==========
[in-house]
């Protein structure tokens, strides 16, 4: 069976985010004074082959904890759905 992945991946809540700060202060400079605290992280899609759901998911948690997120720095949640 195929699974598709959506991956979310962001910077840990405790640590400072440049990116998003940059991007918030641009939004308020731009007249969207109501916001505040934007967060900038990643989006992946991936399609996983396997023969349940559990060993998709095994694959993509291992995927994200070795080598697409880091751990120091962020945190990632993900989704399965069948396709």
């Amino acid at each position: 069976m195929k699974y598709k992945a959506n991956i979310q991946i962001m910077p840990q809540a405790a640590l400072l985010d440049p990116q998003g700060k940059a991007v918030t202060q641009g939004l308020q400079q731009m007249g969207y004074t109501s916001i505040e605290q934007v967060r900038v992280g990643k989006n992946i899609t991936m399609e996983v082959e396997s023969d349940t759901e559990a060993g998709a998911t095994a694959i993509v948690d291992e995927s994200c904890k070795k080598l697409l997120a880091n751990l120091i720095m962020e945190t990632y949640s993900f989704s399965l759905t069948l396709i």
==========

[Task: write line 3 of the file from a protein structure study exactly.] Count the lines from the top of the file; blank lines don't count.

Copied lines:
């Amino acid at each position: 069976m195929k699974y598709k992945a959506n991956i979310q991946i962001m910077p840990q809540a405790a640590l400072l985010d440049p990116q998003g700060k940059a991007v918030t202060q641009g939004l308020q400079q731009m007249g969207y004074t109501s916001i505040e605290q934007v967060r900038v992280g990643k989006n992946i899609t991936m399609e996983v082959e396997s023969d349940t759901e559990a060993g998709a998911t095994a694959i993509v948690d291992e995927s994200c904890k070795k080598l697409l997120a880091n751990l120091i720095m962020e945190t990632y949640s993900f989704s399965l759905t069948l396709i």